Bulk Put and Get

You've already seen the relative put and get methods, which insert or retrieve data at the current position. Bulk versions of these methods operate on arrays of the buffer's element type. For instance, ByteBuffer has these two bulk put methods:

public final ByteBuffer put(byte[] data)
public ByteBuffer put(byte[] data, int offset, int length)

The first puts the entire contents of the array data into the buffer beginning at its current position. The position is incremented by the length of the array. The second puts only the sub-array of data beginning at offset and continuing for length bytes. These methods copy the array. Changing the data array after calling put( ) does not change the data in the buffer.

For example, this code fragment creates the buffer shown in Figure 14-12:

Figure 14-12. A byte buffer with position 3

ByteBuffer buffer = ByteBuffer.allocate(8)
buffer.put((byte) 5);
buffer.put((byte) 23);
buffer.put((byte) 5);

If we now put a byte array with length 4 in it, the position will move forward to 7, as shown in Figure 14-13:

byte[] data = {(byte) 67, (byte) -23, (byte) -5, (byte) 17};

Figure 14-13. A byte buffer with position 7

From this point, we can put one more byte in the buffer, flip the buffer and drain it, clear the buffer and write eight more bytes, or do anything else we want. How the data was put in the bufferwhether with bulk or single methods, or relative or absolute methodsis irrelevant. All that matters is the state of the buffer.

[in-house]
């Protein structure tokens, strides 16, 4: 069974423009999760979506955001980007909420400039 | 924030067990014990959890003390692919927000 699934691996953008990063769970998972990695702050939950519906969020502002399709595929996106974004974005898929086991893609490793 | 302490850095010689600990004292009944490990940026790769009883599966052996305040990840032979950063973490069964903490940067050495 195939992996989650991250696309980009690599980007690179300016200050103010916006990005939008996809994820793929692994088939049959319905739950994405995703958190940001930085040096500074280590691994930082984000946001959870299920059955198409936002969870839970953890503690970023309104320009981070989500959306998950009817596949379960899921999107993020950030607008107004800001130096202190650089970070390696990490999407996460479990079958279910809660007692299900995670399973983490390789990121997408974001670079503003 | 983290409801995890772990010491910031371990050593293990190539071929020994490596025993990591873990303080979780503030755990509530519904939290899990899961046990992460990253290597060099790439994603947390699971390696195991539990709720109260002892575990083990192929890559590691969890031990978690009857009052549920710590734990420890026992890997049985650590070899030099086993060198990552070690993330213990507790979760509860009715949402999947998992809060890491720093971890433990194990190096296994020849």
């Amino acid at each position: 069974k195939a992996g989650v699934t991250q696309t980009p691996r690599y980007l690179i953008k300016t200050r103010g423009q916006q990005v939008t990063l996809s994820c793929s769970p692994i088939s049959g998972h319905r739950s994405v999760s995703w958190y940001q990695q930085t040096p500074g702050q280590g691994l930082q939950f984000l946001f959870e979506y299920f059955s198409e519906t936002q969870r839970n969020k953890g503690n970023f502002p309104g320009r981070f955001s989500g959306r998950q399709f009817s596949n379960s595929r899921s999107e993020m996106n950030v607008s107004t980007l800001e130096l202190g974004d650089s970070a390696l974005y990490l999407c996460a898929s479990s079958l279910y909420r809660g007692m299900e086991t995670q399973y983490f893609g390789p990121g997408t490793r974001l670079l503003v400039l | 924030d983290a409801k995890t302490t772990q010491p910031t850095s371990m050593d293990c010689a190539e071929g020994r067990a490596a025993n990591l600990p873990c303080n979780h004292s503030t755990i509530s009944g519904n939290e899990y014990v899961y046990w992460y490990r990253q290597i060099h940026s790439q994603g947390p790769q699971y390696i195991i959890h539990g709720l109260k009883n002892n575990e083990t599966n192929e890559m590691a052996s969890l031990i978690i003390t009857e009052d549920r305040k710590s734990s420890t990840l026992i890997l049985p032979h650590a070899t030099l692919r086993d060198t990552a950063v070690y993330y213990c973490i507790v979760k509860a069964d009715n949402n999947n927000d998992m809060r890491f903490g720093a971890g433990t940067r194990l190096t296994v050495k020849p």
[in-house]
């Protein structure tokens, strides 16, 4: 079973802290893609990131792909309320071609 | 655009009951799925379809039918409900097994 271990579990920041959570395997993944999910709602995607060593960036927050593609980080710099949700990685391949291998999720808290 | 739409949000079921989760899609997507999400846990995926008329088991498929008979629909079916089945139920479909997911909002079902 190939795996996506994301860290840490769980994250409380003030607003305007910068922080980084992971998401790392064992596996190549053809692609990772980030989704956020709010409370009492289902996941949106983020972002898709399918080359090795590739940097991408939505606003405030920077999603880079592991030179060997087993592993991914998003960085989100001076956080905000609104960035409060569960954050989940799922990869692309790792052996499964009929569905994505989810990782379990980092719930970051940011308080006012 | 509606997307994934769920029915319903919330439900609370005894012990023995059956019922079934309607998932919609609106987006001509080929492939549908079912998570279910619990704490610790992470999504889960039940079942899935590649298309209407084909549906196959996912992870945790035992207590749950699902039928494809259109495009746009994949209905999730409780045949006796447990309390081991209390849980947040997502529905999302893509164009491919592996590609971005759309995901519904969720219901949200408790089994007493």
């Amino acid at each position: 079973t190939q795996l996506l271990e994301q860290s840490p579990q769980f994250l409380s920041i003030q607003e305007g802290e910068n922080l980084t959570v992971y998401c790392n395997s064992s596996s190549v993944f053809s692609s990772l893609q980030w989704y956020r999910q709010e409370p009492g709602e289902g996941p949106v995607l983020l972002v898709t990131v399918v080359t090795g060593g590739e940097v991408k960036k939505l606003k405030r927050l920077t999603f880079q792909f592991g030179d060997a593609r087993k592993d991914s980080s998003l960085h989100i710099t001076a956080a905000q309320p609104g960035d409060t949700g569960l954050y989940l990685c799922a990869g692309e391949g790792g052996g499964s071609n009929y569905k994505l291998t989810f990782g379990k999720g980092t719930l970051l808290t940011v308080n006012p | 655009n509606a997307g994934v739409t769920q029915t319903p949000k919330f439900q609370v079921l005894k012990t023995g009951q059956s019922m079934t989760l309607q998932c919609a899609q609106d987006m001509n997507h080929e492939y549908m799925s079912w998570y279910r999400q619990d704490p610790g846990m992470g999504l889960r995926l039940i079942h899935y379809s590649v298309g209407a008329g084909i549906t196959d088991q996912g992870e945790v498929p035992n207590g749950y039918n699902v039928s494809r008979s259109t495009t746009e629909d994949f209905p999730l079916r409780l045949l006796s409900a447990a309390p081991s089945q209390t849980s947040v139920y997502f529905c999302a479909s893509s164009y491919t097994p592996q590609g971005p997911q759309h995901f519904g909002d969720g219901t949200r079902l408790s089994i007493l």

Two corresponding bulk get methods copy bytes from the buffer starting at the current position into a provided array:

public ByteBuffer get(byte[] data)
public ByteBuffer get(byte[] data, int offset, int length)

Both methods update the position by the number of bytes returned.

For both put and get, the array must fit into the available space. If you try to put a larger array (or sub-array) into the buffer than it has space left for, put( ) throws a BufferOverflowException. If you try to get a larger array (or sub-array) than the buffer has data remaining, get( ) tHRows a BufferUnderflowException. In both cases, the buffer is left in its original state and no data is transferred.

Other buffers have these same methods. All that differs are the return and argument types. For instance, the IntBuffer class has these four methods:

public final IntBuffer put(int[] data)
public IntBuffer put(int[] data, int offset, int length)
public IntBuffer get(int[] data)
public IntBuffer get(int[] data, int offset, int length)

DoubleBuffer has these four methods:

public final DoubleBuffer put(double[] data)
public DoubleBuffer put(double[] data, int offset, int length)
public DoubleBuffer get(double[] data)
public DoubleBuffer get(double[] data, int offset, int length)

The other buffer classes are similar.

Basic I/O

Introducing I/O

Output Streams

Input Streams

Data Sources

File Streams

Network Streams

Filter Streams

Filter Streams

Print Streams

Data Streams

Streams in Memory

Compressing Streams

JAR Archives

Cryptographic Streams

Object Serialization

New I/O



Nonblocking I/O

The File System

Working with Files

File Dialogs and Choosers


Character Sets and Unicode

Readers and Writers

Formatted I/O with java.text


The Java Communications API


The J2ME Generic Connection Framework


Character Sets

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Java I/O
Java I/O
ISBN: 0596527500
EAN: 2147483647
Year: 2004
Pages: 244
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